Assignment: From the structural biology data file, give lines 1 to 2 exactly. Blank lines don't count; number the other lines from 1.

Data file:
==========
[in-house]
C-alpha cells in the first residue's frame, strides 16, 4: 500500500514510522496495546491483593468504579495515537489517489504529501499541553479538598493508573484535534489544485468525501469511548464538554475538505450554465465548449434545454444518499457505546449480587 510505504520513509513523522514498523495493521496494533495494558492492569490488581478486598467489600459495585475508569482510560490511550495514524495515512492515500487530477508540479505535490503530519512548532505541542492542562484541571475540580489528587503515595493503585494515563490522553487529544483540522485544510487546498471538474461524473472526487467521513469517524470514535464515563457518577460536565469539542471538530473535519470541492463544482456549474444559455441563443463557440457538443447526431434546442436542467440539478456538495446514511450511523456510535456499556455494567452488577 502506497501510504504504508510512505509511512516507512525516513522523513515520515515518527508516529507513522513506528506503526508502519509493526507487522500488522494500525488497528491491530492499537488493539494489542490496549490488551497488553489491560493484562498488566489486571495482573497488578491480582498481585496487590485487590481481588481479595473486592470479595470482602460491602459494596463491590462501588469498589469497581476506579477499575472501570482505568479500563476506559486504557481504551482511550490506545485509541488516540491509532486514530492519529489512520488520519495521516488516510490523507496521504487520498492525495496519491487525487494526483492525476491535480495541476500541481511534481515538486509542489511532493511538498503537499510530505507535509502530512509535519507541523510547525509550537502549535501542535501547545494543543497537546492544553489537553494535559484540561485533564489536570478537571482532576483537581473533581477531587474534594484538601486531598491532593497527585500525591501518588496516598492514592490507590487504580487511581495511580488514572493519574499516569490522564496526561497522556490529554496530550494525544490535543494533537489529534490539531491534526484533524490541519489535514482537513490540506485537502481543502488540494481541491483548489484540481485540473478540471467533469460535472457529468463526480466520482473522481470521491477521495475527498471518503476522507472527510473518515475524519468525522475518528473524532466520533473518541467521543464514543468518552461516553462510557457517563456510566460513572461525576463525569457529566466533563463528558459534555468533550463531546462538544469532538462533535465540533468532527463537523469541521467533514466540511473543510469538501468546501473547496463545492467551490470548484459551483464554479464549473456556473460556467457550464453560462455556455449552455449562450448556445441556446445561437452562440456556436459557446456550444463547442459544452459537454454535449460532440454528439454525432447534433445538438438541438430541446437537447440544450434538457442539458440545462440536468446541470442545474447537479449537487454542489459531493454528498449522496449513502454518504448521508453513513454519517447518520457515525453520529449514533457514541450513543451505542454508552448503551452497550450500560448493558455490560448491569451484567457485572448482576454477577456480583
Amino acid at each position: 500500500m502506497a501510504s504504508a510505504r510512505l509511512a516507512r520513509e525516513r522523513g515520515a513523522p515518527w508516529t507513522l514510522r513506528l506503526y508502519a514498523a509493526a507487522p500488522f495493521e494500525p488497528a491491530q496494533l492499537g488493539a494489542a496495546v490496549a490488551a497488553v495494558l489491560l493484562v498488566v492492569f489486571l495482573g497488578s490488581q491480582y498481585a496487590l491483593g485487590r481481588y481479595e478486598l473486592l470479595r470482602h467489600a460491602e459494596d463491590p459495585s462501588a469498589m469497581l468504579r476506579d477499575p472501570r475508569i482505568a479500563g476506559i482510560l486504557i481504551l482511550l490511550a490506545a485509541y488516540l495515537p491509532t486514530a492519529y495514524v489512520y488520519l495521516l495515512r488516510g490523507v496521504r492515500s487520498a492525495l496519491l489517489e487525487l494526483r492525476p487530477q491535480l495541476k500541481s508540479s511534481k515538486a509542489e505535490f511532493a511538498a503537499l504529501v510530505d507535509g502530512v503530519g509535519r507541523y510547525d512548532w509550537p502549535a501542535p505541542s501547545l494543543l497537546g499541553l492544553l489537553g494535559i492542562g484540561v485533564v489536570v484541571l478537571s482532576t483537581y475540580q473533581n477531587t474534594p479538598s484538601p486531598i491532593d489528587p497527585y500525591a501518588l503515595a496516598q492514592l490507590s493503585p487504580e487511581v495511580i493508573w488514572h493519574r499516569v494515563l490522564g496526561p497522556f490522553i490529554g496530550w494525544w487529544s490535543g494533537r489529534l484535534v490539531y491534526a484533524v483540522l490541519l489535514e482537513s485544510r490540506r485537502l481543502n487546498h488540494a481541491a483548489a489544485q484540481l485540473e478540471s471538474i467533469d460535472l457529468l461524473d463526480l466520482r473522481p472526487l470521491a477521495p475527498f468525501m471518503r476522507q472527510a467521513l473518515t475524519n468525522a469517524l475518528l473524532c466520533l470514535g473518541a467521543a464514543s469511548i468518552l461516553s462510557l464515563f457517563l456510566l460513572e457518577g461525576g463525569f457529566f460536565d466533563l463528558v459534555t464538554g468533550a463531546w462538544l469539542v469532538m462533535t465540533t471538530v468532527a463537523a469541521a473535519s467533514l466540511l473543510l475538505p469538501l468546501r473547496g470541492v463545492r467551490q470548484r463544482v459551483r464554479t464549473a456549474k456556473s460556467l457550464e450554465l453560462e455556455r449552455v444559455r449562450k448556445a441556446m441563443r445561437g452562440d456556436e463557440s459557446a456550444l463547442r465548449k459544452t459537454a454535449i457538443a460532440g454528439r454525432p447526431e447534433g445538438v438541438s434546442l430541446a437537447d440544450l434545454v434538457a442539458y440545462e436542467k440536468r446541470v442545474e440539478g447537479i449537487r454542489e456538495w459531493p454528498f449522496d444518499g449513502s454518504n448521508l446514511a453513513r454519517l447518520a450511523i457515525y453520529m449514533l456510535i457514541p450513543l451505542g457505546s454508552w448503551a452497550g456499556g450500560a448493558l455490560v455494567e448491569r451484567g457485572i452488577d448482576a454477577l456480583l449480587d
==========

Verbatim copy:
[in-house]
C-alpha cells in the first residue's frame, strides 16, 4: 500500500514510522496495546491483593468504579495515537489517489504529501499541553479538598493508573484535534489544485468525501469511548464538554475538505450554465465548449434545454444518499457505546449480587 510505504520513509513523522514498523495493521496494533495494558492492569490488581478486598467489600459495585475508569482510560490511550495514524495515512492515500487530477508540479505535490503530519512548532505541542492542562484541571475540580489528587503515595493503585494515563490522553487529544483540522485544510487546498471538474461524473472526487467521513469517524470514535464515563457518577460536565469539542471538530473535519470541492463544482456549474444559455441563443463557440457538443447526431434546442436542467440539478456538495446514511450511523456510535456499556455494567452488577 502506497501510504504504508510512505509511512516507512525516513522523513515520515515518527508516529507513522513506528506503526508502519509493526507487522500488522494500525488497528491491530492499537488493539494489542490496549490488551497488553489491560493484562498488566489486571495482573497488578491480582498481585496487590485487590481481588481479595473486592470479595470482602460491602459494596463491590462501588469498589469497581476506579477499575472501570482505568479500563476506559486504557481504551482511550490506545485509541488516540491509532486514530492519529489512520488520519495521516488516510490523507496521504487520498492525495496519491487525487494526483492525476491535480495541476500541481511534481515538486509542489511532493511538498503537499510530505507535509502530512509535519507541523510547525509550537502549535501542535501547545494543543497537546492544553489537553494535559484540561485533564489536570478537571482532576483537581473533581477531587474534594484538601486531598491532593497527585500525591501518588496516598492514592490507590487504580487511581495511580488514572493519574499516569490522564496526561497522556490529554496530550494525544490535543494533537489529534490539531491534526484533524490541519489535514482537513490540506485537502481543502488540494481541491483548489484540481485540473478540471467533469460535472457529468463526480466520482473522481470521491477521495475527498471518503476522507472527510473518515475524519468525522475518528473524532466520533473518541467521543464514543468518552461516553462510557457517563456510566460513572461525576463525569457529566466533563463528558459534555468533550463531546462538544469532538462533535465540533468532527463537523469541521467533514466540511473543510469538501468546501473547496463545492467551490470548484459551483464554479464549473456556473460556467457550464453560462455556455449552455449562450448556445441556446445561437452562440456556436459557446456550444463547442459544452459537454454535449460532440454528439454525432447534433445538438438541438430541446437537447440544450434538457442539458440545462440536468446541470442545474447537479449537487454542489459531493454528498449522496449513502454518504448521508453513513454519517447518520457515525453520529449514533457514541450513543451505542454508552448503551452497550450500560448493558455490560448491569451484567457485572448482576454477577456480583